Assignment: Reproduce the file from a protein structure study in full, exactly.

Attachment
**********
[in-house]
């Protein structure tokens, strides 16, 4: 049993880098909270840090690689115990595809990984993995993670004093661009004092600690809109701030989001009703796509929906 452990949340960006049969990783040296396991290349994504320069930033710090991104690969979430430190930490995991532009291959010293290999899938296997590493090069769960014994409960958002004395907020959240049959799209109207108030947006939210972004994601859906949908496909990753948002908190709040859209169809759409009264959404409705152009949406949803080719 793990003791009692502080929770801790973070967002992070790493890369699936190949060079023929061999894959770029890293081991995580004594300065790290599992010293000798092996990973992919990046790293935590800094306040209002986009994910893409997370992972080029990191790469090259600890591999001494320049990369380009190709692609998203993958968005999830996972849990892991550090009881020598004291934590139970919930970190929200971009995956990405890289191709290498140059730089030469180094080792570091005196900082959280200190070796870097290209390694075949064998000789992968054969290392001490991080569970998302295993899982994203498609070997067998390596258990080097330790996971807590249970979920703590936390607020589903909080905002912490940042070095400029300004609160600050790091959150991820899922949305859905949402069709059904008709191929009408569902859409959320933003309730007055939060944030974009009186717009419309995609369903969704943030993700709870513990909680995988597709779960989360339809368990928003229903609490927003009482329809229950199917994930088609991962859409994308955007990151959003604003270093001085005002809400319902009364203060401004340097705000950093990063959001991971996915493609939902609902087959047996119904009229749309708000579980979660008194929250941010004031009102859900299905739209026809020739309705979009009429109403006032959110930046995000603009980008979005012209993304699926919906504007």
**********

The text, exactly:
[in-house]
């Protein structure tokens, strides 16, 4: 049993880098909270840090690689115990595809990984993995993670004093661009004092600690809109701030989001009703796509929906 452990949340960006049969990783040296396991290349994504320069930033710090991104690969979430430190930490995991532009291959010293290999899938296997590493090069769960014994409960958002004395907020959240049959799209109207108030947006939210972004994601859906949908496909990753948002908190709040859209169809759409009264959404409705152009949406949803080719 793990003791009692502080929770801790973070967002992070790493890369699936190949060079023929061999894959770029890293081991995580004594300065790290599992010293000798092996990973992919990046790293935590800094306040209002986009994910893409997370992972080029990191790469090259600890591999001494320049990369380009190709692609998203993958968005999830996972849990892991550090009881020598004291934590139970919930970190929200971009995956990405890289191709290498140059730089030469180094080792570091005196900082959280200190070796870097290209390694075949064998000789992968054969290392001490991080569970998302295993899982994203498609070997067998390596258990080097330790996971807590249970979920703590936390607020589903909080905002912490940042070095400029300004609160600050790091959150991820899922949305859905949402069709059904008709191929009408569902859409959320933003309730007055939060944030974009009186717009419309995609369903969704943030993700709870513990909680995988597709779960989360339809368990928003229903609490927003009482329809229950199917994930088609991962859409994308955007990151959003604003270093001085005002809400319902009364203060401004340097705000950093990063959001991971996915493609939902609902087959047996119904009229749309708000579980979660008194929250941010004031009102859900299905739209026809020739309705979009009429109403006032959110930046995000603009980008979005012209993304699926919906504007």